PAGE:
In this episode, I take a deep dive into a concept that I call “tender discipline,” which is the practice of taking a gentler attitude toward your productivity.

  • Cognitive momentum – both directly after a task (leave a little buffer between tasks so you can keep thinking) and from day to day
  • List of things that make you feel good
  • Visually track progress and mood together
  • Recover from burnout by being more in the body and less in the mind
  • Take 3-4 days off of any input (reading, listening to podcasts, watching), and do journaling to see what thoughts arise
Personal Growth

Reading Counts

Quoted by Juvoni Beckford (Twitter)

Just crossed 450 books read

The result of Consistency, Focus, Patience, Persistence & deep reading over 10 yrs

The journey started w/ my desire to escape poverty by taking my education into my own hands

Each Decade adds a Column

Thread: 45 lessons on Becoming a (Better) Reader

My first thought on seeing this was that I’ve read twice as many books – not to downplay his accomplishment but to think oh maybe I should also pat myself on the back – but then my next thought was that a lot of people probably wouldn’t be impressed by my romance- and SFF- dominated reading list. But screw that, I don’t need to shit on myself, I can be proud of myself as well as impressed by the more non-fic-weighted list he’s read. (Especially his goal of reading his way out of poverty is awesome.) My key interests in reading (besides enjoyment) are storytelling and emotional growth, so it makes sense that I read more fiction.

From 2011 through today, I’ve read 1,145 books. Go me! I’ll probably get in another 10 by the end of the year.

But I’ve read so many books because reading fiction is my preferred mode of leisure, and I don’t enjoy much TV. I also have the time and energy to read long form fiction, which I know can be challenging for parents and caregivers.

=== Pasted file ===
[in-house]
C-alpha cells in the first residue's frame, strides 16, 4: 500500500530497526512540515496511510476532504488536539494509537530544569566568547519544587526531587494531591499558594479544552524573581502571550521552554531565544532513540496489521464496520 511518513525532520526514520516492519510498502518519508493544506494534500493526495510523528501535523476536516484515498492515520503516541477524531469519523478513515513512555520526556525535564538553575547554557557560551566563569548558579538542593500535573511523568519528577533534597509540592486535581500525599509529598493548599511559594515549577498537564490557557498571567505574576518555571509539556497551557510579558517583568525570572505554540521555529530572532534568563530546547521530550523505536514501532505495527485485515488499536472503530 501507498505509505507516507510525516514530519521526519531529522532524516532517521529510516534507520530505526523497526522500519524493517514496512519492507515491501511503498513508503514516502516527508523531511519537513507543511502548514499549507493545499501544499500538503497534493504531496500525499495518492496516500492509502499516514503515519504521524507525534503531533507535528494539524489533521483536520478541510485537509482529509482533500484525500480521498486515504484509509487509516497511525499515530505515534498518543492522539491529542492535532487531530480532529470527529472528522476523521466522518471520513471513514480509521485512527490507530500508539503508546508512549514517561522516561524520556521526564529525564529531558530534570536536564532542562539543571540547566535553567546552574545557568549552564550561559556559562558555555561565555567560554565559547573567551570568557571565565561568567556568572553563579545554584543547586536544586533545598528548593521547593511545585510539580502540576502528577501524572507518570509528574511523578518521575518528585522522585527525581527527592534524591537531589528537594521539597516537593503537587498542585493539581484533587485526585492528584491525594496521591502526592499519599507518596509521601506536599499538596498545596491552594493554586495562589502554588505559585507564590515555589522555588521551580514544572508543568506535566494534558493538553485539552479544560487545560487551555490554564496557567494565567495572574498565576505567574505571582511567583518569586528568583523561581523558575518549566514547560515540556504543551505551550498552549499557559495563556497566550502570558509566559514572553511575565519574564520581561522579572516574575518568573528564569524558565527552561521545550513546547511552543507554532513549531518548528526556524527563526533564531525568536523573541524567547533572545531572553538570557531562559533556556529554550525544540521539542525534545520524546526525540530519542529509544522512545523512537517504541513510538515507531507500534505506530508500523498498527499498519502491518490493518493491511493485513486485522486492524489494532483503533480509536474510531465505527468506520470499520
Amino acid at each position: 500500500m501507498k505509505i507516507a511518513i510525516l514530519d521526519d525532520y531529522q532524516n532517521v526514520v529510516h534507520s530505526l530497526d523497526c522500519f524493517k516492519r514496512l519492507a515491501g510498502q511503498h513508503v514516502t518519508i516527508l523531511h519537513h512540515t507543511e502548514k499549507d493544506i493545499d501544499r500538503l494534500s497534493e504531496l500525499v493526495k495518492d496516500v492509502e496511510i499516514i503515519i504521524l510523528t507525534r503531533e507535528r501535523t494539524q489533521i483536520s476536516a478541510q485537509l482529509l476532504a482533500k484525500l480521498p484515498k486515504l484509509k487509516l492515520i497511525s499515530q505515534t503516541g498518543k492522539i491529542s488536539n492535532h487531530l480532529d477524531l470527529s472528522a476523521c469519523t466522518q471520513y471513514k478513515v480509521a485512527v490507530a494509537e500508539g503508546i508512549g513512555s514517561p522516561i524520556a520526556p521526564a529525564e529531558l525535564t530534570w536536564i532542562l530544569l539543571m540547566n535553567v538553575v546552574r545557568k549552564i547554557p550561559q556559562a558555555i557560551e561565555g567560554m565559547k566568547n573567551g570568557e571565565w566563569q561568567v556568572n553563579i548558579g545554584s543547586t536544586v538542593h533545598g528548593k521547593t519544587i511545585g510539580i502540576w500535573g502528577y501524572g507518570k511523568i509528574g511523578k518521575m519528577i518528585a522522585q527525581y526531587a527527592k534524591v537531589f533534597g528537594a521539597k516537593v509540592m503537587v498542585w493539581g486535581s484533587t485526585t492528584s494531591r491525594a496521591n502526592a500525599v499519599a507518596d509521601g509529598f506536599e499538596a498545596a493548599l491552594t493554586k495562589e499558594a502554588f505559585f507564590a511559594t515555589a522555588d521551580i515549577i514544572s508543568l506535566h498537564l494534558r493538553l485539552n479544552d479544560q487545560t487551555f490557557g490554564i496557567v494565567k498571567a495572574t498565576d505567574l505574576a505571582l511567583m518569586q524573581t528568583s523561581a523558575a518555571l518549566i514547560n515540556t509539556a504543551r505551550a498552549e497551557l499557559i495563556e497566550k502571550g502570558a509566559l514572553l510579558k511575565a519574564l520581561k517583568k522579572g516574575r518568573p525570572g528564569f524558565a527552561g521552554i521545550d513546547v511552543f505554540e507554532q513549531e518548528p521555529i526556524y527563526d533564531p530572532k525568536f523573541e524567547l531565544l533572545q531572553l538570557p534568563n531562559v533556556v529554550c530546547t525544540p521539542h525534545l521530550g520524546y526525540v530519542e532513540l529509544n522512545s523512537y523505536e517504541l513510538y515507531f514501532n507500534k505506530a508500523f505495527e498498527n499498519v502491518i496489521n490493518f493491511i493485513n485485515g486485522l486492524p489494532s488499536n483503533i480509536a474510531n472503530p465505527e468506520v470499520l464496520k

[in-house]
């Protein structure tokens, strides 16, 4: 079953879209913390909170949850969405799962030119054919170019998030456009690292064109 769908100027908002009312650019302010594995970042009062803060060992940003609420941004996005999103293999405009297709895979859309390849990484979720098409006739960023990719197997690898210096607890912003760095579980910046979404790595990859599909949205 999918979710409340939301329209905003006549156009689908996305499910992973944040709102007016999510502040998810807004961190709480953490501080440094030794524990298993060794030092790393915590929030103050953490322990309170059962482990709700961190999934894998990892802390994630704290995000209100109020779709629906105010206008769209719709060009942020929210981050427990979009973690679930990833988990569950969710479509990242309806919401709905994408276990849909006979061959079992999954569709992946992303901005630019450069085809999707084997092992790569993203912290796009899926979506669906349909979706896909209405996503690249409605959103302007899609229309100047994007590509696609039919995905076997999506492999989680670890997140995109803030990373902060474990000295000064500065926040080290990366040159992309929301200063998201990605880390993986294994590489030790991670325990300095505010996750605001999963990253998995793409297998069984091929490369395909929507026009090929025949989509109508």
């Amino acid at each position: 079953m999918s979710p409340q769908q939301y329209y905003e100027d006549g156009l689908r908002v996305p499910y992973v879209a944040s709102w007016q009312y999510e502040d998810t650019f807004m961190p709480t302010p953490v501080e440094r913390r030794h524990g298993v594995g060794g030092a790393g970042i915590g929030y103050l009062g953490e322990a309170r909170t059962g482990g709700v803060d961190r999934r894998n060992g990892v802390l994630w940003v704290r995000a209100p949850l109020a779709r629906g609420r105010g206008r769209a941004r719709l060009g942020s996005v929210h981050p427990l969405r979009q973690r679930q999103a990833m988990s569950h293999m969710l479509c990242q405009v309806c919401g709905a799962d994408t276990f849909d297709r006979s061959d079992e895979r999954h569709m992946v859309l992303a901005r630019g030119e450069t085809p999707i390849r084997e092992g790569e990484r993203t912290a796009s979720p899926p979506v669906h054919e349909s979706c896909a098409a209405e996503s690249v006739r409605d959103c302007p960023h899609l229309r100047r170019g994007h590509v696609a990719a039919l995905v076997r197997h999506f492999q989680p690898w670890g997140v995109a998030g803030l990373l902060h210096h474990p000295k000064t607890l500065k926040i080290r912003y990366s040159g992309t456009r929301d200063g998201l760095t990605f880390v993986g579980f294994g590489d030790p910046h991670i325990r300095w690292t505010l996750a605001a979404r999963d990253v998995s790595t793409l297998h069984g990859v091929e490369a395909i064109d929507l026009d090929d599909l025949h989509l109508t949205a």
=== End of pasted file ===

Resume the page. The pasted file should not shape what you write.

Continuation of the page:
Only counting books read feels good for book readers but is maybe a little silly, most people are reading a lot of words, just in different formats: tweets and facebook posts, articles and blog posts, newsletters and emails. No need for people who don’t enjoy or have the time for long form reading to feel bad about themselves for not “being well read.” (And in fact I don’t really consider myself “well read” because I consider a lot of “literature” to be shitty and full of bad takes and not worth the time so I don’t read it anymore.) We should read what we want (while recognizing the value in reading some things that challenge us).

I think, more than the number of books he’s read, I’m more impressed by the thought he’s put into classifying his types of reading.

I also like his idea about reading different books in different physical locations. I tend to read novels in bed, and art books, comics and cookbooks on the couch since they’re easier to read sitting up. But hadn’t thought about using the locational cue to help in memory for non-fiction.